the first rule in the society of professional journalists’ code of ethics is “do no harm.” yes, rolling stone is guilty of shoddy editing of the uva rape story. but they are guilty of an even worse crime: they blamed the victim. and the point of the story was to illustrate how the victims of rape are shamed and shunned into silence by the university and the wide culture. and now they have brought down the entire court of public opinion on her as they scramble to cover their own asses. they have done her irreparable harm.
the washington post is being praised for its week of reporting that surfaced the holes in the story and the lapses in fairness and balance in rolling stone’s journalism about contacting the accused and checking the facts and their selection of the narrative subject and setting. they too have shamed and shunned the victim. they have done her irreparable harm.
these are both established, legacy journalism brands with powerful reputations and records for courageous journalism and also innovation in the digital age. the linked article is from vox – a new journalism startup – not only different because they understand the technology of digital news, but also understand how the digital space is also a digital culture. the ethics of the practice of writing and reporting have changed, grown and evolved. what old journalism knows as the view from nowhere, robotic objectivity, the unjust application of balance and fairness, the traditional lens of a culture built on white male power has all changed. it isn’t just print and pixels – it is people.
vox alone offers this _absolutely critically_ important detail that the post’s reporting has missed:
victims of violent trauma suffer cognitive blocks as their minds deal with the events. they mix up details of their stories.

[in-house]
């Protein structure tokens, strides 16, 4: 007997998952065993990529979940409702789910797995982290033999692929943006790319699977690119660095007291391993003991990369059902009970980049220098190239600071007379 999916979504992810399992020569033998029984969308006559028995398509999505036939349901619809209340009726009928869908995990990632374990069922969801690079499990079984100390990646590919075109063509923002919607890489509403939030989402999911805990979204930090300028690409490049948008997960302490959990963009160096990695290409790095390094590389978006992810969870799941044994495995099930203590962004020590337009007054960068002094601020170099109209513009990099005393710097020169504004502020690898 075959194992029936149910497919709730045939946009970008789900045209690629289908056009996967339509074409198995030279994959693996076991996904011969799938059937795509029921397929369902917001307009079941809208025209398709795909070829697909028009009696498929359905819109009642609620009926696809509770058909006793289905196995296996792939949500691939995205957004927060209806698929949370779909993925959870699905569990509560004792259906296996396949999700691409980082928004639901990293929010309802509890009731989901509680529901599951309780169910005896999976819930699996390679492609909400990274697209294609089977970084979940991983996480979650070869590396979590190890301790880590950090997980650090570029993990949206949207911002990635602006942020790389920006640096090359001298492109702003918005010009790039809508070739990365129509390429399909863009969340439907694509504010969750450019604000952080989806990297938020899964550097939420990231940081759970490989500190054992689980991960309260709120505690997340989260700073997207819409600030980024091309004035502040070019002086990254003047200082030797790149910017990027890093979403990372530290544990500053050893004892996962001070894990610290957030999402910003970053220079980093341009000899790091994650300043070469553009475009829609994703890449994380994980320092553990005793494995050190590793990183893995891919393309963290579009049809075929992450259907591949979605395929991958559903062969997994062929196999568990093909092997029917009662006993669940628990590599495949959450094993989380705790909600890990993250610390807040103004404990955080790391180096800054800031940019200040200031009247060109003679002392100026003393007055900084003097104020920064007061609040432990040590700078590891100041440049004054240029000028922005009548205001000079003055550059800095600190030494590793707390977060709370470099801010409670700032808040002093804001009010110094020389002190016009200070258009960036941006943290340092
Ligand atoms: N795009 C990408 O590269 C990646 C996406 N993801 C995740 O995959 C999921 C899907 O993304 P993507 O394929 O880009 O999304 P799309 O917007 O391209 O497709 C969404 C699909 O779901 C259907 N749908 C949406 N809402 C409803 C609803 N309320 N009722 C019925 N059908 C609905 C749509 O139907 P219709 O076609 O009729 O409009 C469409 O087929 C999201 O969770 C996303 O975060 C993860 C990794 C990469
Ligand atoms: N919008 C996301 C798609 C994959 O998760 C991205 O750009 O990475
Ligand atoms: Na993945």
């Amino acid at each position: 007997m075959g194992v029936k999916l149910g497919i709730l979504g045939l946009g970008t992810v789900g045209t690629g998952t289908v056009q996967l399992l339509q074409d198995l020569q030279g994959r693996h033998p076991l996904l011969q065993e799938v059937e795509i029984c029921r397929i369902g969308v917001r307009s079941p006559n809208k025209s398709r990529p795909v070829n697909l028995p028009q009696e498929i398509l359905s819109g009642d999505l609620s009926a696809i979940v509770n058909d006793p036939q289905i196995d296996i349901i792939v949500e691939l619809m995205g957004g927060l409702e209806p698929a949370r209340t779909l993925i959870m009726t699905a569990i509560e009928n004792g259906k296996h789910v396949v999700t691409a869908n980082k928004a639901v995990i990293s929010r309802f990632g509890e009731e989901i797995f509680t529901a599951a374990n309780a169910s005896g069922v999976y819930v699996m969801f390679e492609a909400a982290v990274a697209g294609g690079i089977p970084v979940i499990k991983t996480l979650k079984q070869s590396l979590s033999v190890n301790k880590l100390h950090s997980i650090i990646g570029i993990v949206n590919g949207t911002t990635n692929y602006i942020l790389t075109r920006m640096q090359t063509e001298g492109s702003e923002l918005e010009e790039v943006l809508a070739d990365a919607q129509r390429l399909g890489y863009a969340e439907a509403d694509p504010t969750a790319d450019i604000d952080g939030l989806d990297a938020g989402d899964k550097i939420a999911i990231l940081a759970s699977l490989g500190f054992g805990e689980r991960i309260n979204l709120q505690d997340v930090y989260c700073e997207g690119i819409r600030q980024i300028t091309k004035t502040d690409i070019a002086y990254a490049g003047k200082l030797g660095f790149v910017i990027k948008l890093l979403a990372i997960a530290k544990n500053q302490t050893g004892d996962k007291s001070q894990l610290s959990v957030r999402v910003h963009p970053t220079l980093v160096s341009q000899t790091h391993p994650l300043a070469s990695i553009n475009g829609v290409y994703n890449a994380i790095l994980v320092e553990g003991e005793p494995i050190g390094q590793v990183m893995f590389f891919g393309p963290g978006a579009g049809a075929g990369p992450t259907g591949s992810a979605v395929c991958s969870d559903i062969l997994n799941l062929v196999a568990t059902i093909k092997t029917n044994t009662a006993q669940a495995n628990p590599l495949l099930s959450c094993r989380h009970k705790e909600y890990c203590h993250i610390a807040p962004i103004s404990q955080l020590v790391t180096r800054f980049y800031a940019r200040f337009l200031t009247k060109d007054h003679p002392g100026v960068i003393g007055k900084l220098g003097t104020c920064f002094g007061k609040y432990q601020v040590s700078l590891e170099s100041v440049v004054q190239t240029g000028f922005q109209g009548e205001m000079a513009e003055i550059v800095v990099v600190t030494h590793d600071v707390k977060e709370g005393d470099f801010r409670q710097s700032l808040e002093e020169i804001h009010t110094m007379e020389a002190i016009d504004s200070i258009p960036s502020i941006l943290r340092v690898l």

they frequently don’t remember the names or faces of their assailants. they tell themselves lies to cope. reality is absolutely bent. and there is a massive compendium of research and knowledge on this and hundreds of easily available credible sources who could have provided quotes that should have been placed right in context with the attacks on the credibility of the victim – because it would have been fair and accurate.
truth and fact often collide, this has happened in journalism before. it happens all the time. chinese labor abuses _are_ massive, but mike daisy and this american life botched it. bush _was_ awol, but dan rather and cbs botched it. they all got off on technicalities. the post once gave back a pulitizer over a fictionalized account of a heroin addicted child.
rapes in fraternities are real. jackie was raped. there is no doubt she was horribly assaulted. and now she is being called a liar by rolling stone and the post and it is echoing through the entire mainstream media and their audiences – the entire culture that reinforces that power structure that is rooted in the sexual dimorphism of our animalistic origins. this is not a crime of journalism, it is the absolute shame of society.
it is incredibly important to note that the editors of rolling stone and the washington post are men, and the post reporter who debunked the female reporter’s story is also a man. while the mission of journalism is to speak truth to power, in this day and age of media layoffs and carnage, very few of us will level a blast at the men in media power who give jobs to media folk.
vox’s co-editor is melissa bell.
the post should not stop here with their tear down job and rest on their laurels that sound local reporting and old school shoe leather rule. no one in the media should. there is much, much more to this story. because the facts may be messed up, dates and names and faces and strange greek letters may be confused, but the truth is real – horribly real. a girl was raped, she stopped the silence and came forward to tell her story – the one she remembers – and now she is being raped again and shamed. the next chapter of this story will most likely be her attempted suicide, as we saw in stuebenville and in so many other cases. and if she is successful, her blood will be on all of our hands.